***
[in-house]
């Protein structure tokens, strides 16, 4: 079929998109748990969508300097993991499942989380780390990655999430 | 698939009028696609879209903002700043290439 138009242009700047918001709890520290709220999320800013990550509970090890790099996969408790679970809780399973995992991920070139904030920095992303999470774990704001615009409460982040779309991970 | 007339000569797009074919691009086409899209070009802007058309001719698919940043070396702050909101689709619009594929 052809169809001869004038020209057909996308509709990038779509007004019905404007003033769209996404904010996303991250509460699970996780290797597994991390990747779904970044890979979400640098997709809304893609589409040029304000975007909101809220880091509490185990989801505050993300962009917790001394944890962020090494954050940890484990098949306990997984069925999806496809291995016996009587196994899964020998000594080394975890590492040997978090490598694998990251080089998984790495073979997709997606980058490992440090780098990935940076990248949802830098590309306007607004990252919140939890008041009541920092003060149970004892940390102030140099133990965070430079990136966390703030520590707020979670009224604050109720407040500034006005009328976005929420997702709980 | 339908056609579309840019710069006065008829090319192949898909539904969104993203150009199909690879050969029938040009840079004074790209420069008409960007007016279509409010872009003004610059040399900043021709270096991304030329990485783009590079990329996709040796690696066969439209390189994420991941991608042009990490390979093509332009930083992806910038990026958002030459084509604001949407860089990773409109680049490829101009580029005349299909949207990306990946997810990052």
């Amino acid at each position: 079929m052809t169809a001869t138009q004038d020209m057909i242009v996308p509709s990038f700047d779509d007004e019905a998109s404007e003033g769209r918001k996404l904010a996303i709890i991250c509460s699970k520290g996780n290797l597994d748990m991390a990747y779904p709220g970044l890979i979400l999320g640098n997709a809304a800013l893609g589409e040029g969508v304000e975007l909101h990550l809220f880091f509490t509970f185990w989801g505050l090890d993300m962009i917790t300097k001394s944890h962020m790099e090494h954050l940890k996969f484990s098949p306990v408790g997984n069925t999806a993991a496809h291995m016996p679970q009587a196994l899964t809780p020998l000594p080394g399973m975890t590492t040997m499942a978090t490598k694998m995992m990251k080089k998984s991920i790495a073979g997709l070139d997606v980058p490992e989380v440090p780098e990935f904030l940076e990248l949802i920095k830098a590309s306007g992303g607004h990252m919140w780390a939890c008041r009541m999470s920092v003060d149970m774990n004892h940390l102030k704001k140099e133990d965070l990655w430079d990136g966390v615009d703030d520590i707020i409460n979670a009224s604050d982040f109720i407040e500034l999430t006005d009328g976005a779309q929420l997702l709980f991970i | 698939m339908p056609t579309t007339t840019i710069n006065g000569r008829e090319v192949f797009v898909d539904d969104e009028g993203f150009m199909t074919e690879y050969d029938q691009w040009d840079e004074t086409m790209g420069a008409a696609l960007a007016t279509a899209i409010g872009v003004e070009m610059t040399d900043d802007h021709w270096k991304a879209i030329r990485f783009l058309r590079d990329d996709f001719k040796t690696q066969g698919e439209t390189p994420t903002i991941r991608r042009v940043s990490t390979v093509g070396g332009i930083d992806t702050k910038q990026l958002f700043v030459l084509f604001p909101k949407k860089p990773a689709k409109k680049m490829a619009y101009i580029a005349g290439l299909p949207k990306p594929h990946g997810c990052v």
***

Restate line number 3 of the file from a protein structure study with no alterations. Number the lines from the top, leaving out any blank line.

């Amino acid at each position: 079929m052809t169809a001869t138009q004038d020209m057909i242009v996308p509709s990038f700047d779509d007004e019905a998109s404007e003033g769209r918001k996404l904010a996303i709890i991250c509460s699970k520290g996780n290797l597994d748990m991390a990747y779904p709220g970044l890979i979400l999320g640098n997709a809304a800013l893609g589409e040029g969508v304000e975007l909101h990550l809220f880091f509490t509970f185990w989801g505050l090890d993300m962009i917790t300097k001394s944890h962020m790099e090494h954050l940890k996969f484990s098949p306990v408790g997984n069925t999806a993991a496809h291995m016996p679970q009587a196994l899964t809780p020998l000594p080394g399973m975890t590492t040997m499942a978090t490598k694998m995992m990251k080089k998984s991920i790495a073979g997709l070139d997606v980058p490992e989380v440090p780098e990935f904030l940076e990248l949802i920095k830098a590309s306007g992303g607004h990252m919140w780390a939890c008041r009541m999470s920092v003060d149970m774990n004892h940390l102030k704001k140099e133990d965070l990655w430079d990136g966390v615009d703030d520590i707020i409460n979670a009224s604050d982040f109720i407040e500034l999430t006005d009328g976005a779309q929420l997702l709980f991970i | 698939m339908p056609t579309t007339t840019i710069n006065g000569r008829e090319v192949f797009v898909d539904d969104e009028g993203f150009m199909t074919e690879y050969d029938q691009w040009d840079e004074t086409m790209g420069a008409a696609l960007a007016t279509a899209i409010g872009v003004e070009m610059t040399d900043d802007h021709w270096k991304a879209i030329r990485f783009l058309r590079d990329d996709f001719k040796t690696q066969g698919e439209t390189p994420t903002i991941r991608r042009v940043s990490t390979v093509g070396g332009i930083d992806t702050k910038q990026l958002f700043v030459l084509f604001p909101k949407k860089p990773a689709k409109k680049m490829a619009y101009i580029a005349g290439l299909p949207k990306p594929h990946g997810c990052v």